When Franklin owners Jason Baas, Patrick Finney and Michael Wilkinson saw the potential to create a more upscale, ambiance-driven spot for food and drinks in Faubourg Marigny, they turned to the same design team, Bockman and Forbes, that created the Bouligny Tavern’s elegant and warm mid-century look Uptown.
The result is a chic, international space with large-scale fine art and a mix of seating: bar stools, small tables and bench seats that work well for the single drinker or for intimate conversation between couples but also can accommodate larger groups.
Wooden screens help to define the space between the bar and back tables. A pale concrete countertop runs the length of the bar, while a gray upholstered ceiling adds softness overhead. Lights are fairly dim, and table candles make for a cozy, come-out-of-the-wind, tavern-like feel.
However, given that the Franklin is one of several upscale newcomers to the scene, some may question whether the city needs yet another expensive bar. The trend toward crafted, more pricey drinks is clear, and cocktails ranging from $10 to $12 are quickly becoming the norm.
Some see this rise in prices as a positive sign of the city’s development and increasingly sophisticated tastes, while others think the recent influx of outside money is changing the city’s drinking character and yearn for the days of cheap cocktails.
However, Baas is quick to point out that he’s a local and has lived in the Marigny for 15 years. When it came to his own spot, he was dedicated to opening in his favorite New Orleans neighborhood.
“If I lived on this street and someone opened a bar like this,” Baas says, “I’d be in here all the time. We’re a ‘come as you are’ place. No dress code. We’re not interested in turning anyone away.”
Indeed, customers arrive in everything from pinup vintage looks to button-down business shirts to hoodies and jeans.
For many in the beverage industry, New Orleans is experiencing one of the most exciting periods the city has ever known, Baas said. It’s a sentiment echoed by plenty of bartenders and owners. More affluent and knowledgeable drinkers means there’s a clientele for experimentation, modern takes on classics and a wider range of ingredients.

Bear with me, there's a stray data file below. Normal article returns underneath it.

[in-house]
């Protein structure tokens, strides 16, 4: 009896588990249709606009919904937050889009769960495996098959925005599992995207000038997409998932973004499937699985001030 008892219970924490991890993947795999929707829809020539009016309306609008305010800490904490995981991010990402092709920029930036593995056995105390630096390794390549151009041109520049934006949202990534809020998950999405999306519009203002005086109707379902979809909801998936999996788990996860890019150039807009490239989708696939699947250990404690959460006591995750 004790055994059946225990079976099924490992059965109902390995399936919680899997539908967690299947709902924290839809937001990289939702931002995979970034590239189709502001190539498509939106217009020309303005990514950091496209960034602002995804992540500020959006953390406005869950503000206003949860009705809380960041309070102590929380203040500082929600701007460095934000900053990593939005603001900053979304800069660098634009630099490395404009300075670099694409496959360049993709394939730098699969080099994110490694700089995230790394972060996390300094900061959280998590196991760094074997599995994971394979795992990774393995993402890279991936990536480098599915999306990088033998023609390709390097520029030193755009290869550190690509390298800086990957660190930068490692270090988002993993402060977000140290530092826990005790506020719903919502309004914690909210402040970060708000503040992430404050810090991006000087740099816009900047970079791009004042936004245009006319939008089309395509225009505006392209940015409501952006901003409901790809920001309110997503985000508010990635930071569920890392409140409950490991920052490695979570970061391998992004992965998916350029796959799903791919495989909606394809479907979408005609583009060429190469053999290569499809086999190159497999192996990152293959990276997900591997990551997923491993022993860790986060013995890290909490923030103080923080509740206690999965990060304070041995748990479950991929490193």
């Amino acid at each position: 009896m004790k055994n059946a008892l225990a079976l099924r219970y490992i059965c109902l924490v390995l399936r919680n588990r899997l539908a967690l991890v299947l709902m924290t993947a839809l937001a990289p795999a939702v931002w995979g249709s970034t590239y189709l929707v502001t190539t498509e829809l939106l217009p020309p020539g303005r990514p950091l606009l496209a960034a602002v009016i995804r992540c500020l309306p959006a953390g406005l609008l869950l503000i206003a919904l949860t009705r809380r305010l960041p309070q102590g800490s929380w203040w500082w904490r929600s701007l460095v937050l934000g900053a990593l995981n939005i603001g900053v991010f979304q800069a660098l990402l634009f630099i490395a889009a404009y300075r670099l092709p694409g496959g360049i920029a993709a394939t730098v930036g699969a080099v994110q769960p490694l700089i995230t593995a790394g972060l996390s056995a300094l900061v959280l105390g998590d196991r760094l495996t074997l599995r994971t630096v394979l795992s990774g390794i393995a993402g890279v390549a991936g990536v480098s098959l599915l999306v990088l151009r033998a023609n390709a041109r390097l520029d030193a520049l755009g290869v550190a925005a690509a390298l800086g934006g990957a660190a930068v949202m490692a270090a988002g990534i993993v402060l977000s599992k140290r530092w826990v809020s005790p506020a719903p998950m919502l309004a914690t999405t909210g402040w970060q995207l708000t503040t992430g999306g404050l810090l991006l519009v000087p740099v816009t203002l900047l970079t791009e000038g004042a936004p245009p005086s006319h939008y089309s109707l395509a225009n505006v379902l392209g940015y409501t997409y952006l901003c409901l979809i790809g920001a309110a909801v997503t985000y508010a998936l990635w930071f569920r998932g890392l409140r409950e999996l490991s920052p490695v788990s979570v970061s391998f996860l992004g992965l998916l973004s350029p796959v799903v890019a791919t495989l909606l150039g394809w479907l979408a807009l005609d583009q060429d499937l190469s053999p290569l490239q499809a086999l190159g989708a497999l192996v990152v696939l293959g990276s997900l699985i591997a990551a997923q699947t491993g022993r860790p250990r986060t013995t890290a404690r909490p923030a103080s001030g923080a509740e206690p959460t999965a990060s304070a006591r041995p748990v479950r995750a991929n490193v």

Baas says he isn’t a fan of mixology or cocktails that require precise measurements, nor is he interested in making in-house bitters or infusions. Experienced bartenders, Baas and his bar manager Franklin Buist are “free-pourers” who aim to offer fresh takes on traditional cocktails made with high-quality ingredients.
For instance, the drinks menu includes a version of a greyhound (a grapefruit cocktail) called the G.N.T. peel, and the Hemingway, which draws on the famous author’s love of daiquiris.
More original mixes include the fresh and bright-tasting Accidents Will Happen, made with the Italian liqueurs Cardamaro and Strega, sage, curry bitters and citrus; or the Desmond, a strong and soulful brown, stick-to-the-ribs mix of Old Scout bourbon, Averna Amaro, Cappelletti and orange bitters. Beers by the bottle range between $5 and $8; wine drinkers will find a considered menu, including a decent selection of wines by the glass.
As its full name suggests, the Franklin can be treated as a restaurant, a lounge or both.
For those drinkers who like to snack but not commit to a full meal, Franklin’s menu includes a few simple-but-satisfying, cocktail-friendly snacks like pommes frites or fried oyster mushrooms with sherry mustard. Particularly welcome is Franklin’s locally harvested oyster menu that includes raw, fried, poached or grilled preparations.